Marine breathing plays on the climate

A research group of the IFM-GEOMAR, institute for the Sciences of the Sea of ​​the community Leibniz, publishes in the last edition of Science the conclusions of work according to which the ocean "would breathe". Scientists from Kiel have used it exclusively in the
Labrador, a measuring robot with oxygen sensors.

Research, carried out within the framework of an international project, shows that in winter, this sea "inspires" large quantities of atmospheric oxygen. Like a lung, the Labrador Sea seems to supply much of the deep layers of the Atlantic Ocean with oxygen. The measurements also show that the oxygen absorbed is quickly redistributed by the intermediary of marine currents throughout the ocean.

This could have significant consequences for climate research, as the oceanic oxygen concentration is closely related to that in the atmosphere. This discovery thus opens the way for new research on climate change.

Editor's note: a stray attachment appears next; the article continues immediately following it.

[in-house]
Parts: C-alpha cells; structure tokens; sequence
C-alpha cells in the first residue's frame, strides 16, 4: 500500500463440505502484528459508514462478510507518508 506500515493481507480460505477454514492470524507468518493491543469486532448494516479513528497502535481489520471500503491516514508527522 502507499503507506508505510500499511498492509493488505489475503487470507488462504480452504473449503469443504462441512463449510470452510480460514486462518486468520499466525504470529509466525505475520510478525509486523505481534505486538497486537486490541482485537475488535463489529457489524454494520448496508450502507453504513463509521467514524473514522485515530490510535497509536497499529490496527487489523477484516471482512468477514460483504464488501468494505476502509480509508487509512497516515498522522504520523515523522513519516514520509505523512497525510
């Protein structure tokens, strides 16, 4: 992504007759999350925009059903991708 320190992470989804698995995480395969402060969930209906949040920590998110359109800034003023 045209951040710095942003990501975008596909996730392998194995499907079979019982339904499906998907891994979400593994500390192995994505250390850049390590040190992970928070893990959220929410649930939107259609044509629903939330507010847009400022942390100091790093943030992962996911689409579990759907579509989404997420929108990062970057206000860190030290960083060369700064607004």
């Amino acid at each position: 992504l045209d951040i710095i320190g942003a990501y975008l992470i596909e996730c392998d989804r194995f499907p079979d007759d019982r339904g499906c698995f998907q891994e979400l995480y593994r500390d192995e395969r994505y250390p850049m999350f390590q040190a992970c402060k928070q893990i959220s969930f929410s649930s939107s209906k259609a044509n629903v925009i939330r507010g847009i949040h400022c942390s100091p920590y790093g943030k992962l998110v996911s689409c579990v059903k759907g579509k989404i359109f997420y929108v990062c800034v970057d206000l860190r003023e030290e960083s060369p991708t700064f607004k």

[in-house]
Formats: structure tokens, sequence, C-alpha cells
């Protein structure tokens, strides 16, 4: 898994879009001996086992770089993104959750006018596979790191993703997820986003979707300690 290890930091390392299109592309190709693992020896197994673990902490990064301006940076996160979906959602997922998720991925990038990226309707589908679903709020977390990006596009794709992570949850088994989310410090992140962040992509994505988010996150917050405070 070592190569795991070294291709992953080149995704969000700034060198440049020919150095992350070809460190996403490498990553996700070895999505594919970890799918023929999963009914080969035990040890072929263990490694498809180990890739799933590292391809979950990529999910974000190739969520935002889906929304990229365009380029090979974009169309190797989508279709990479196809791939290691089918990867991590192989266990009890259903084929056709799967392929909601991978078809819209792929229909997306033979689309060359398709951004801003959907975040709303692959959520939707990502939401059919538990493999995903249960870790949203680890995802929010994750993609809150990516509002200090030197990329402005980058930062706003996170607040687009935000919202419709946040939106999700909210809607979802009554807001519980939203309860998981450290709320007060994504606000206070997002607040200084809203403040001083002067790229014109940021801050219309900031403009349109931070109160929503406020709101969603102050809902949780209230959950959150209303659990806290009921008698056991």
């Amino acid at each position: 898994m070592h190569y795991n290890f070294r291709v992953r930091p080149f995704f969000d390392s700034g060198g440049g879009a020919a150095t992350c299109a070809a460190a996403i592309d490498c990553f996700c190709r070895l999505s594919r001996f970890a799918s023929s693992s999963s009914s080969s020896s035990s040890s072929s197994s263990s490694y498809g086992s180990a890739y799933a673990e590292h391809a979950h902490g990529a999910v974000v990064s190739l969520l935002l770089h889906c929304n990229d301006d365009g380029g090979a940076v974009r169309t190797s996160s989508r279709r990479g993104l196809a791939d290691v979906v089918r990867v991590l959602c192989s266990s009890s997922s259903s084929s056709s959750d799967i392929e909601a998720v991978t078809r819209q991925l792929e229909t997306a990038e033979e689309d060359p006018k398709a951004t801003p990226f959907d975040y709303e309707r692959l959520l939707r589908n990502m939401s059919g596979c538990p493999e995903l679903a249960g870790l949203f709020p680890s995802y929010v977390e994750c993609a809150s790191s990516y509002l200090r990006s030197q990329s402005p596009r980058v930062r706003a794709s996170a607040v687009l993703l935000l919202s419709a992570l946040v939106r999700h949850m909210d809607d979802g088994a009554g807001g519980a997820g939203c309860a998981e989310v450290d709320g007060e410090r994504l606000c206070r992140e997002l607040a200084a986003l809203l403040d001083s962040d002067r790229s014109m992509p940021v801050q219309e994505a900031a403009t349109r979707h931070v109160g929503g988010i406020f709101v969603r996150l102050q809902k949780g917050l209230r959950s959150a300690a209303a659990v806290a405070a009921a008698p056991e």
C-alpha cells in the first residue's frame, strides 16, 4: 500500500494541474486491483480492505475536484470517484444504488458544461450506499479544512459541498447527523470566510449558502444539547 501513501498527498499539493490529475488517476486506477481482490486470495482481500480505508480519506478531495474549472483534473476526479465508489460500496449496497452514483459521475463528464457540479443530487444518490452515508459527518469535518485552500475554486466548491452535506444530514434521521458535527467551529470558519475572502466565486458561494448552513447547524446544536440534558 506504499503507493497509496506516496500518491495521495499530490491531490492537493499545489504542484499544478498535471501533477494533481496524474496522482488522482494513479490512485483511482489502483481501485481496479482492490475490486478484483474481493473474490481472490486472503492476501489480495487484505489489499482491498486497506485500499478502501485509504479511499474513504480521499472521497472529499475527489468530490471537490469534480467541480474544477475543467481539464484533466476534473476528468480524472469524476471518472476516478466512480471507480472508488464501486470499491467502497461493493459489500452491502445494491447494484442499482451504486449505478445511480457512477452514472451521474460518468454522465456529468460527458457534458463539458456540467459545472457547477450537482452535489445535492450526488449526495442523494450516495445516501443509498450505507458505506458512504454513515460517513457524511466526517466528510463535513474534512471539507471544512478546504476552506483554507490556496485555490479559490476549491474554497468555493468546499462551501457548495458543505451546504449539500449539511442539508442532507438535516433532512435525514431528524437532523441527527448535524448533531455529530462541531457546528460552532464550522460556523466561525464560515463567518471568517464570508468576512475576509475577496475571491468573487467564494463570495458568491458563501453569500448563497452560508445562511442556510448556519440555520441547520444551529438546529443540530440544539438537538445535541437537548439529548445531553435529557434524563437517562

contacts:
- Teacher. Arne Kortzinger, IfM-GEOMAR - email:
akoertzinger@ifm-geomar.de
Bibliography: "The Ocean Takes A Deep Breath", Science, 19/11/2004. Authors
A. Kortzinger, J. Schimanski, U. Send, D. Wallace
Sources: Depeche IDW, Leibniz Institute Press Release for
Marine Sciences, 18 / 11 / 2004
Editor: Antoinette Serban,
antoinette.serban@diplomatie.gouv.fr

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